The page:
Severe and chronic pain can be unbearable, dehumanizing, and can seem to steal one’s life force. The tenacity of individuals with chronic pain who strive for some quality of life, continue to go to work, and care for their loved ones, is truly admirable.
What’s the difference between hurt and harm?
One concept that has stuck with me is the that of “harm” versus “hurt.” When working through physical goals, individuals with chronic pain are sometimes encouraged to continue with suggested exercises despite “hurt” because the exercises are meant to strengthen their bodies and over time decrease the “hurt” or pain. And it is made clear that this different from “harm.” Harm is that which causes further or additional injury.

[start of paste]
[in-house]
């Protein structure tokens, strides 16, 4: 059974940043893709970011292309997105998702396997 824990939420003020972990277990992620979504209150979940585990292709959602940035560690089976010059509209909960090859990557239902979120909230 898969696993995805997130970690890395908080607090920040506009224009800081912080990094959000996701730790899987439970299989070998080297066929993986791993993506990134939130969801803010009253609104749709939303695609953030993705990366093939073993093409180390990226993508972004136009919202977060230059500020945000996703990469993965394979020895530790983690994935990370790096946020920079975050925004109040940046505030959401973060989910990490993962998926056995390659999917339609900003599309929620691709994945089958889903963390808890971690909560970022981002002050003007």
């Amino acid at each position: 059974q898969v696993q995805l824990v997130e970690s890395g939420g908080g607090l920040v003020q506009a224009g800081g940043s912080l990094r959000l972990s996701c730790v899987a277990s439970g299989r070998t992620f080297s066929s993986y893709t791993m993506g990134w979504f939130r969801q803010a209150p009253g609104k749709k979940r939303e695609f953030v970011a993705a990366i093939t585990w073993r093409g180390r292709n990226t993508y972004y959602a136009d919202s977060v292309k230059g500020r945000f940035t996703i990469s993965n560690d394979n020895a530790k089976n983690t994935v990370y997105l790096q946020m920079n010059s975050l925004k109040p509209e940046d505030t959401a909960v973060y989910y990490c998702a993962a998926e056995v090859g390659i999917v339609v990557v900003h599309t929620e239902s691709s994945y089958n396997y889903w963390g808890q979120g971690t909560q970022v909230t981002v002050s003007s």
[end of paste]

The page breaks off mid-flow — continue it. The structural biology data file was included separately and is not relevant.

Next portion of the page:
Moving through emotional hurt
Hurt versus harm is helpful in other areas as well. As a yoga teacher, I might invite participants to notice discomfort and be with the discomfort as long as it is not creating injury. As a therapist, I invite clients to move into, sit in, or move through emotions or thoughts that “hurt” or are uncomfortable with the intention of this being healing.
Wherever you feel “hurt” or pain in your life, I invite you to notice this discomfort with mindfulness. Would sitting in this discomfort increase your strength or resilience, or is it truly your body telegraphing impending injury? And if your body is telegraphing impending injury, is this from previous experience, or is this true information. As always, it is recommended to explore “hurt” whether physical or emotional, with a trained professional so that you can safely explore “hurt” without experiencing “harm.”